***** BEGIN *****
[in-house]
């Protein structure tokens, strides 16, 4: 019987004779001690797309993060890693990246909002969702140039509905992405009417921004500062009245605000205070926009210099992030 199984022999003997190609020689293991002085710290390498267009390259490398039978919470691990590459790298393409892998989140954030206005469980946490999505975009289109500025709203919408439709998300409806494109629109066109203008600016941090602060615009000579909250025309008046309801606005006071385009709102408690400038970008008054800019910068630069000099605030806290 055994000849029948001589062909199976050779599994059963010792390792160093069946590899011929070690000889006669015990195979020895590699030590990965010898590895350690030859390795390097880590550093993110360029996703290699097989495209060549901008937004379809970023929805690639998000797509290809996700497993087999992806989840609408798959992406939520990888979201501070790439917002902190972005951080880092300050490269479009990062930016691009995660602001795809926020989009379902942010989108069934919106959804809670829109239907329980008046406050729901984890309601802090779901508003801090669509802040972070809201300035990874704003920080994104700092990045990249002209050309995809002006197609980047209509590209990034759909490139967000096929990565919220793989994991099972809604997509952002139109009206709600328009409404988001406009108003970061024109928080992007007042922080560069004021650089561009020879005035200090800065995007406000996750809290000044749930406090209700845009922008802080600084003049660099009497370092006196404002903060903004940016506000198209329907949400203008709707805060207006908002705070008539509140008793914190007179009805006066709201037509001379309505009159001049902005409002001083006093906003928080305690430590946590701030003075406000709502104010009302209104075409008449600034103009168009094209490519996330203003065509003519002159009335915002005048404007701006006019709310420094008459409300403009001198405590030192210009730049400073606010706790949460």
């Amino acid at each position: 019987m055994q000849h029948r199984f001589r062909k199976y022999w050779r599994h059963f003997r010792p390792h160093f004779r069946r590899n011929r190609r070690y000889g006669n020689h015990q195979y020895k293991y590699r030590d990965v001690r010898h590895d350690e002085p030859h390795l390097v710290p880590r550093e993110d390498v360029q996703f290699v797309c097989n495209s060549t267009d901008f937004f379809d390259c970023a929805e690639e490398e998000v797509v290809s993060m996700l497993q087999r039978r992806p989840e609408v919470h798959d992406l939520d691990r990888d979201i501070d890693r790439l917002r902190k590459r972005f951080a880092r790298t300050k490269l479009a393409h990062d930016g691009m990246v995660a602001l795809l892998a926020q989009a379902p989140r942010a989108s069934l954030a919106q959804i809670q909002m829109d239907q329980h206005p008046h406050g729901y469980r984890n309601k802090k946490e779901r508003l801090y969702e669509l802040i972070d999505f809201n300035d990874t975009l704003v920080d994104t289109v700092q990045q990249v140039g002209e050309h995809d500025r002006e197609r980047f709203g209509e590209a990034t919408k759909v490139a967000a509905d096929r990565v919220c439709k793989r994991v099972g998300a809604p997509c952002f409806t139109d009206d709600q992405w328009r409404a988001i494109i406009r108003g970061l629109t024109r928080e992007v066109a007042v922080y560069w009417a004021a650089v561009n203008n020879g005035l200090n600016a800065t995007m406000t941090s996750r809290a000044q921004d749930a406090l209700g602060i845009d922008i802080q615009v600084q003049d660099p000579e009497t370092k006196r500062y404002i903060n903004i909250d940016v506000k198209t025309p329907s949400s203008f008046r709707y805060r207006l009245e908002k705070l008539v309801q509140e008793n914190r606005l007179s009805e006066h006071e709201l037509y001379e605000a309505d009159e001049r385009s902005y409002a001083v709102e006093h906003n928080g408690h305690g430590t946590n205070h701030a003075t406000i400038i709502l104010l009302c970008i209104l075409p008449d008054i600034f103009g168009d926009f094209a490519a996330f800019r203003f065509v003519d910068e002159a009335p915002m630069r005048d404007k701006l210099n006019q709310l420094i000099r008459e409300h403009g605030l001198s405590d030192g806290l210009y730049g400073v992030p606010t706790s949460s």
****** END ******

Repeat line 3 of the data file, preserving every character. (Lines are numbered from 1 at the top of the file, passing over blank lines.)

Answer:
């Amino acid at each position: 019987m055994q000849h029948r199984f001589r062909k199976y022999w050779r599994h059963f003997r010792p390792h160093f004779r069946r590899n011929r190609r070690y000889g006669n020689h015990q195979y020895k293991y590699r030590d990965v001690r010898h590895d350690e002085p030859h390795l390097v710290p880590r550093e993110d390498v360029q996703f290699v797309c097989n495209s060549t267009d901008f937004f379809d390259c970023a929805e690639e490398e998000v797509v290809s993060m996700l497993q087999r039978r992806p989840e609408v919470h798959d992406l939520d691990r990888d979201i501070d890693r790439l917002r902190k590459r972005f951080a880092r790298t300050k490269l479009a393409h990062d930016g691009m990246v995660a602001l795809l892998a926020q989009a379902p989140r942010a989108s069934l954030a919106q959804i809670q909002m829109d239907q329980h206005p008046h406050g729901y469980r984890n309601k802090k946490e779901r508003l801090y969702e669509l802040i972070d999505f809201n300035d990874t975009l704003v920080d994104t289109v700092q990045q990249v140039g002209e050309h995809d500025r002006e197609r980047f709203g209509e590209a990034t919408k759909v490139a967000a509905d096929r990565v919220c439709k793989r994991v099972g998300a809604p997509c952002f409806t139109d009206d709600q992405w328009r409404a988001i494109i406009r108003g970061l629109t024109r928080e992007v066109a007042v922080y560069w009417a004021a650089v561009n203008n020879g005035l200090n600016a800065t995007m406000t941090s996750r809290a000044q921004d749930a406090l209700g602060i845009d922008i802080q615009v600084q003049d660099p000579e009497t370092k006196r500062y404002i903060n903004i909250d940016v506000k198209t025309p329907s949400s203008f008046r709707y805060r207006l009245e908002k705070l008539v309801q509140e008793n914190r606005l007179s009805e006066h006071e709201l037509y001379e605000a309505d009159e001049r385009s902005y409002a001083v709102e006093h906003n928080g408690h305690g430590t946590n205070h701030a003075t406000i400038i709502l104010l009302c970008i209104l075409p008449d008054i600034f103009g168009d926009f094209a490519a996330f800019r203003f065509v003519d910068e002159a009335p915002m630069r005048d404007k701006l210099n006019q709310l420094i000099r008459e409300h403009g605030l001198s405590d030192g806290l210009y730049g400073v992030p606010t706790s949460s």